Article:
Another workspace that brings the element of wanderlust is Hilton’s Singapore office. With comfy lounges, biophilic work zones and a state-of-the-art café, operating out of this office feels like a gorgeous staycation.

Hilton, Singapore

2. Technology

Offices that are positioning themselves to include digital nomads have to put razor-sharp focus on their technological foundation. After all, connectivity is imperative when employees collaborate and present their ideas from halfway around the world.

Most companies are adopting cloud-based platforms that enable people to access relevant data from anywhere in the world. Collaborative tools like interactive whiteboards and Microsoft’s Perceptive Pixel ensure that employees can log in for a meeting and be on the same page as their colleagues who are sitting together. Organisations that have employees working remotely from countries such as China, who restrict access to certain sites, need to equip these nomadic workers with secure VPN services so that they can access the same resources as those working from the company’s headquarters.

3. Policies

With technological advances, employees tend to answer emails, log in over the weekend or even work partially on their vacation days. This leads to a valid question — if no one tracks the extra time they spend on the job, why should their time-off be tracked? This prompted Netflix to approve a policy allowing employees to take unlimited leaves.

Netflix is not the only organisation to introduce policy changes to grant greater flexibility and autonomy to their employees. Upwork allows people to work remotely whenever they need — they even celebrate ‘Work Online Wednesdays’. US-based company Automattic has headquarters in San Francisco, but they have a fantastic work-from-anywhere policy for digital nomads. They have a travel budget that allows people to book flights and meet up with colleagues anywhere in the world, thereby ensuring that employees never feel cut off from one another.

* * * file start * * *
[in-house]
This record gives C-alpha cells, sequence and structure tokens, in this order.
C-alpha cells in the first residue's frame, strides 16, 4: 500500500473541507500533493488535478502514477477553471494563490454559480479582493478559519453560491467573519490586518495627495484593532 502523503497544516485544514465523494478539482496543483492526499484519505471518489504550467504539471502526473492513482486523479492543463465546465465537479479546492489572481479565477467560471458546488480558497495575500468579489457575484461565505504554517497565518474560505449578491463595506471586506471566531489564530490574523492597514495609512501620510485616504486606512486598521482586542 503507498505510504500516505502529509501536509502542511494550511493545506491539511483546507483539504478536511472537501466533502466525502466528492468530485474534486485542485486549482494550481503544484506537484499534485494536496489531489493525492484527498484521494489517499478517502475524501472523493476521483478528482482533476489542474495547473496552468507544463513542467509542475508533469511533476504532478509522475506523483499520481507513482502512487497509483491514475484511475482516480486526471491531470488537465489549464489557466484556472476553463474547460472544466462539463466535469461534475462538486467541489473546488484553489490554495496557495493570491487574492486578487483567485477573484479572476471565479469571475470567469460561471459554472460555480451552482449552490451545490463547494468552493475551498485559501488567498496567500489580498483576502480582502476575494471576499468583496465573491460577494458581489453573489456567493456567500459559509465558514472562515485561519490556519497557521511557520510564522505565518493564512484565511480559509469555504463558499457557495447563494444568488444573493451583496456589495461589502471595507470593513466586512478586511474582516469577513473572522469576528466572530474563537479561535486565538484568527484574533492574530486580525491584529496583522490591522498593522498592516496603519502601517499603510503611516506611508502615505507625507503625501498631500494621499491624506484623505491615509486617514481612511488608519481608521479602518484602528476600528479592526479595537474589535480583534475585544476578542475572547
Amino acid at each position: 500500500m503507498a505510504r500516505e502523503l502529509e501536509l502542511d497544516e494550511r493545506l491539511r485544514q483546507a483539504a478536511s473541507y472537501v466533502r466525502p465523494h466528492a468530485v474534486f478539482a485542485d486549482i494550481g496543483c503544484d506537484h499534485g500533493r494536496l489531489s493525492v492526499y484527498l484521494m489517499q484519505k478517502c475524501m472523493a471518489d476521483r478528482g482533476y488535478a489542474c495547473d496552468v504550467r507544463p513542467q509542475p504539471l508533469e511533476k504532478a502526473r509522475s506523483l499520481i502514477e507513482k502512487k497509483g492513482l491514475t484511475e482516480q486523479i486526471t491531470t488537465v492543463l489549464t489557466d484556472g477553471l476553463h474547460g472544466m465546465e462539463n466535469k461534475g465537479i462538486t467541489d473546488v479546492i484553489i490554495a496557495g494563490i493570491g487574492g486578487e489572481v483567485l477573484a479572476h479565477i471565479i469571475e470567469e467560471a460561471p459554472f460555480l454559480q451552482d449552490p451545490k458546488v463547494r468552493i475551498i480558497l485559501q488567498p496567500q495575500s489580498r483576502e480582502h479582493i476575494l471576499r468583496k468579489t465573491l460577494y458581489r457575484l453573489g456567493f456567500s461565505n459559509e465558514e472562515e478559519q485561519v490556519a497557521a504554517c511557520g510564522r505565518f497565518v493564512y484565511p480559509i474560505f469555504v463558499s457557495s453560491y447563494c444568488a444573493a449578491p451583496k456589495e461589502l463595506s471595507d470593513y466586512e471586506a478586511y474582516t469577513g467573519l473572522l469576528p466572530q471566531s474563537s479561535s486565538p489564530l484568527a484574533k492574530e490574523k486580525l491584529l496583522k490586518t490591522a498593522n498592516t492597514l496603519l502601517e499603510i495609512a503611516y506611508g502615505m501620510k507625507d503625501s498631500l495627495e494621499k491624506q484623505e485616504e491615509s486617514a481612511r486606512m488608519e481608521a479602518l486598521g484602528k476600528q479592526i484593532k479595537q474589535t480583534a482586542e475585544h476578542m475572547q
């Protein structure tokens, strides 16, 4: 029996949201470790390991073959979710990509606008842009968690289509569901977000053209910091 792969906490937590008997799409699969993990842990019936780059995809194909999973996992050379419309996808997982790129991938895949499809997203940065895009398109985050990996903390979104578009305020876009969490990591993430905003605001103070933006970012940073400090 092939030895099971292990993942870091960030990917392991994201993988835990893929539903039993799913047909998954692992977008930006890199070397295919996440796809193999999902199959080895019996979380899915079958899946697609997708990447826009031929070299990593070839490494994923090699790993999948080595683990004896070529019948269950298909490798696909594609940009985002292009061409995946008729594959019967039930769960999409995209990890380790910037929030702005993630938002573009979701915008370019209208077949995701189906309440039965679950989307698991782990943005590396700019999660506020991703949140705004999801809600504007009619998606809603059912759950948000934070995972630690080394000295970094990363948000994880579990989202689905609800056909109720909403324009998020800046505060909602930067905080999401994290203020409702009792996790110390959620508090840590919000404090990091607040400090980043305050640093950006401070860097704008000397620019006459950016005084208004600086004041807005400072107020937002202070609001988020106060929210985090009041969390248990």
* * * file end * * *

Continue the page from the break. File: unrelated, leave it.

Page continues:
Most companies today are open to letting people occasionally work from third spaces like cafes, parks or coworking offices. But rather than allowing these unspoken benefits, making them official with updated company policies lets firms protect their interests better. They can ensure data security and guarantee client confidentiality with ease.

Garage Society, Hong Kong

For instance, when Space Matrix designed a coworking space for Garage Society in Hong Kong, we intended the place to function as a social work hub — complete with comfy lounges, cafés, and work terraces. However, we also designed areas that offer maximum privacy to the investment firms and venture capitalists working out of Garage Society. These professionals operate in dedicated wings and acoustic rooms, where they can deal with sensitive information without fearing data leaks.

Given the pervasiveness of travel and wellness trends around the world, the digital nomad is here to stay. Companies that embrace this change have a crucial advantage over those who opt out of the journey. The world awaits — will you get on board?

With over 16 years of experience, Roger Clement strengthens our leadership team with his expertise in project management and building consultancy across Europe, the Middle East and North Africa. As the Managing Director of Singapore, his in-depth knowledge of design, construction and management redefines the client experience and drives Space Matrix forward as a leading workspace design provider.

Interested in developing spaces that are designed to promote a sense of wellness? Talk to us.